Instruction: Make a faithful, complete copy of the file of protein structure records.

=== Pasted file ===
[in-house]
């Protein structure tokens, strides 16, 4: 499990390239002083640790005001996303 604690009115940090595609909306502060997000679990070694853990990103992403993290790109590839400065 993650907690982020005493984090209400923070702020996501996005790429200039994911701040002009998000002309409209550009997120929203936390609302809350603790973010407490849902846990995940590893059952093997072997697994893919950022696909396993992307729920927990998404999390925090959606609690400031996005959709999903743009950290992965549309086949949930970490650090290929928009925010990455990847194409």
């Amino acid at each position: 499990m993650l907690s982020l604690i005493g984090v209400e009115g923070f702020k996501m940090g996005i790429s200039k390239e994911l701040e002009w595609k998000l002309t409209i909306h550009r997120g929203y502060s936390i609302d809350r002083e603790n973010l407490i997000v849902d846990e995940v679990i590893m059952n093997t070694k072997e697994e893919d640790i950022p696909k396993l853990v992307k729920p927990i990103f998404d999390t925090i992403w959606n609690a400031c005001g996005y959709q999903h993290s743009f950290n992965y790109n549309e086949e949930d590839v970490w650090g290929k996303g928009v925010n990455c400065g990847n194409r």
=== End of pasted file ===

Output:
[in-house]
């Protein structure tokens, strides 16, 4: 499990390239002083640790005001996303 604690009115940090595609909306502060997000679990070694853990990103992403993290790109590839400065 993650907690982020005493984090209400923070702020996501996005790429200039994911701040002009998000002309409209550009997120929203936390609302809350603790973010407490849902846990995940590893059952093997072997697994893919950022696909396993992307729920927990998404999390925090959606609690400031996005959709999903743009950290992965549309086949949930970490650090290929928009925010990455990847194409």
């Amino acid at each position: 499990m993650l907690s982020l604690i005493g984090v209400e009115g923070f702020k996501m940090g996005i790429s200039k390239e994911l701040e002009w595609k998000l002309t409209i909306h550009r997120g929203y502060s936390i609302d809350r002083e603790n973010l407490i997000v849902d846990e995940v679990i590893m059952n093997t070694k072997e697994e893919d640790i950022p696909k396993l853990v992307k729920p927990i990103f998404d999390t925090i992403w959606n609690a400031c005001g996005y959709q999903h993290s743009f950290n992965y790109n549309e086949e949930d590839v970490w650090g290929k996303g928009v925010n990455c400065g990847n194409r």